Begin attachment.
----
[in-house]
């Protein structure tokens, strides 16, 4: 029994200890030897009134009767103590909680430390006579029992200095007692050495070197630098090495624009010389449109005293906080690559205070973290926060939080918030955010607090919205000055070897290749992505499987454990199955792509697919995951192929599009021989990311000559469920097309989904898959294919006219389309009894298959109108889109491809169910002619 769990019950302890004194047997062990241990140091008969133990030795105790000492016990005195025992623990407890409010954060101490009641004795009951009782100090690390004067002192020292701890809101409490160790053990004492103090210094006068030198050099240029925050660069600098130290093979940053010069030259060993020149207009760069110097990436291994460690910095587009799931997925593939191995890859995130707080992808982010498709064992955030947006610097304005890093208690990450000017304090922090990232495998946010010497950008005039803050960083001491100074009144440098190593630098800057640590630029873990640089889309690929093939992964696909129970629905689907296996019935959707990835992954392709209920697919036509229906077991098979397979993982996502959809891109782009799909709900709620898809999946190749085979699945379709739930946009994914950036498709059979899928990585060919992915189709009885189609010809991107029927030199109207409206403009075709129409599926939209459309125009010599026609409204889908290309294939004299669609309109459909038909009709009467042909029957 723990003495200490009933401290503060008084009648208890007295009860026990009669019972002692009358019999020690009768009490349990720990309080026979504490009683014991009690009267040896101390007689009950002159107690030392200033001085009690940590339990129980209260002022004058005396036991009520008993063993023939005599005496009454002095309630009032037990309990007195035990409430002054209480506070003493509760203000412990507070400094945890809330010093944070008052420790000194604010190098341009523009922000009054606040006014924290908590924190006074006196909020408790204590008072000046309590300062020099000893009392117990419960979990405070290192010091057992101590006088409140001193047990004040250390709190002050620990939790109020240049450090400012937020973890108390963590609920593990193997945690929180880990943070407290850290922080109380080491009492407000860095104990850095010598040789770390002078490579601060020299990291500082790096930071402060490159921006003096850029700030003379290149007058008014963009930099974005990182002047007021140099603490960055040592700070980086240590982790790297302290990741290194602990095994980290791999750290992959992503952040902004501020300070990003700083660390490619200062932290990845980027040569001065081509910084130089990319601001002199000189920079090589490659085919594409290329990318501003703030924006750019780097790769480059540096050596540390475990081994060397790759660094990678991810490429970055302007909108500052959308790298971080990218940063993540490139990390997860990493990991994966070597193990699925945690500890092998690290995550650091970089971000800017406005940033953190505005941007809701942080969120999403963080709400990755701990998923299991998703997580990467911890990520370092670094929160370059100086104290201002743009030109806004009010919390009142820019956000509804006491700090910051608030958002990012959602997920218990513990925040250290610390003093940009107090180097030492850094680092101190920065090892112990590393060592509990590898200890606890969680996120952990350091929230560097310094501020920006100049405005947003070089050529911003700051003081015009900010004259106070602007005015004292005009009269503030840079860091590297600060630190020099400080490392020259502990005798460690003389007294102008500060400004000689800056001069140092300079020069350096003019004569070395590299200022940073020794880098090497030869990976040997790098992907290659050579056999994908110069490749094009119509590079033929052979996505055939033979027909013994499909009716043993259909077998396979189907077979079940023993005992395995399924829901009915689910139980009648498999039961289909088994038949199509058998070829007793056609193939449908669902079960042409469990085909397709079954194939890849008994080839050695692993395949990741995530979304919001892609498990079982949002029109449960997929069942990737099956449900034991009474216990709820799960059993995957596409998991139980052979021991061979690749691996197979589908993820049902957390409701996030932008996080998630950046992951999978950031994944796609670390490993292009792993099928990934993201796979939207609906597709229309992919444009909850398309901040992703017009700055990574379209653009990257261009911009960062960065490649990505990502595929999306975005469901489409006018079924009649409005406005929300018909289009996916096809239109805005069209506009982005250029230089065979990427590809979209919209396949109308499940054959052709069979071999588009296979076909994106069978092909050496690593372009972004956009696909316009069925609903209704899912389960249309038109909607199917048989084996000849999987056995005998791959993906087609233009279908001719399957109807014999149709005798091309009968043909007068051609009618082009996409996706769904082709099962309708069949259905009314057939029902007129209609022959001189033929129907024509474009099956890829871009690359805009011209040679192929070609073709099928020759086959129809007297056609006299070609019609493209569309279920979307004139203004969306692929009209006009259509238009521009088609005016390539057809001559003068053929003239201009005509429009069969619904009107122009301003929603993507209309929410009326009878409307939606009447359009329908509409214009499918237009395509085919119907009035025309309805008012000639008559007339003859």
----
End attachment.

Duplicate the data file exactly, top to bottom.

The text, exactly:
[in-house]
């Protein structure tokens, strides 16, 4: 029994200890030897009134009767103590909680430390006579029992200095007692050495070197630098090495624009010389449109005293906080690559205070973290926060939080918030955010607090919205000055070897290749992505499987454990199955792509697919995951192929599009021989990311000559469920097309989904898959294919006219389309009894298959109108889109491809169910002619 769990019950302890004194047997062990241990140091008969133990030795105790000492016990005195025992623990407890409010954060101490009641004795009951009782100090690390004067002192020292701890809101409490160790053990004492103090210094006068030198050099240029925050660069600098130290093979940053010069030259060993020149207009760069110097990436291994460690910095587009799931997925593939191995890859995130707080992808982010498709064992955030947006610097304005890093208690990450000017304090922090990232495998946010010497950008005039803050960083001491100074009144440098190593630098800057640590630029873990640089889309690929093939992964696909129970629905689907296996019935959707990835992954392709209920697919036509229906077991098979397979993982996502959809891109782009799909709900709620898809999946190749085979699945379709739930946009994914950036498709059979899928990585060919992915189709009885189609010809991107029927030199109207409206403009075709129409599926939209459309125009010599026609409204889908290309294939004299669609309109459909038909009709009467042909029957 723990003495200490009933401290503060008084009648208890007295009860026990009669019972002692009358019999020690009768009490349990720990309080026979504490009683014991009690009267040896101390007689009950002159107690030392200033001085009690940590339990129980209260002022004058005396036991009520008993063993023939005599005496009454002095309630009032037990309990007195035990409430002054209480506070003493509760203000412990507070400094945890809330010093944070008052420790000194604010190098341009523009922000009054606040006014924290908590924190006074006196909020408790204590008072000046309590300062020099000893009392117990419960979990405070290192010091057992101590006088409140001193047990004040250390709190002050620990939790109020240049450090400012937020973890108390963590609920593990193997945690929180880990943070407290850290922080109380080491009492407000860095104990850095010598040789770390002078490579601060020299990291500082790096930071402060490159921006003096850029700030003379290149007058008014963009930099974005990182002047007021140099603490960055040592700070980086240590982790790297302290990741290194602990095994980290791999750290992959992503952040902004501020300070990003700083660390490619200062932290990845980027040569001065081509910084130089990319601001002199000189920079090589490659085919594409290329990318501003703030924006750019780097790769480059540096050596540390475990081994060397790759660094990678991810490429970055302007909108500052959308790298971080990218940063993540490139990390997860990493990991994966070597193990699925945690500890092998690290995550650091970089971000800017406005940033953190505005941007809701942080969120999403963080709400990755701990998923299991998703997580990467911890990520370092670094929160370059100086104290201002743009030109806004009010919390009142820019956000509804006491700090910051608030958002990012959602997920218990513990925040250290610390003093940009107090180097030492850094680092101190920065090892112990590393060592509990590898200890606890969680996120952990350091929230560097310094501020920006100049405005947003070089050529911003700051003081015009900010004259106070602007005015004292005009009269503030840079860091590297600060630190020099400080490392020259502990005798460690003389007294102008500060400004000689800056001069140092300079020069350096003019004569070395590299200022940073020794880098090497030869990976040997790098992907290659050579056999994908110069490749094009119509590079033929052979996505055939033979027909013994499909009716043993259909077998396979189907077979079940023993005992395995399924829901009915689910139980009648498999039961289909088994038949199509058998070829007793056609193939449908669902079960042409469990085909397709079954194939890849008994080839050695692993395949990741995530979304919001892609498990079982949002029109449960997929069942990737099956449900034991009474216990709820799960059993995957596409998991139980052979021991061979690749691996197979589908993820049902957390409701996030932008996080998630950046992951999978950031994944796609670390490993292009792993099928990934993201796979939207609906597709229309992919444009909850398309901040992703017009700055990574379209653009990257261009911009960062960065490649990505990502595929999306975005469901489409006018079924009649409005406005929300018909289009996916096809239109805005069209506009982005250029230089065979990427590809979209919209396949109308499940054959052709069979071999588009296979076909994106069978092909050496690593372009972004956009696909316009069925609903209704899912389960249309038109909607199917048989084996000849999987056995005998791959993906087609233009279908001719399957109807014999149709005798091309009968043909007068051609009618082009996409996706769904082709099962309708069949259905009314057939029902007129209609022959001189033929129907024509474009099956890829871009690359805009011209040679192929070609073709099928020759086959129809007297056609006299070609019609493209569309279920979307004139203004969306692929009209006009259509238009521009088609005016390539057809001559003068053929003239201009005509429009069969619904009107122009301003929603993507209309929410009326009878409307939606009447359009329908509409214009499918237009395509085919119907009035025309309805008012000639008559007339003859």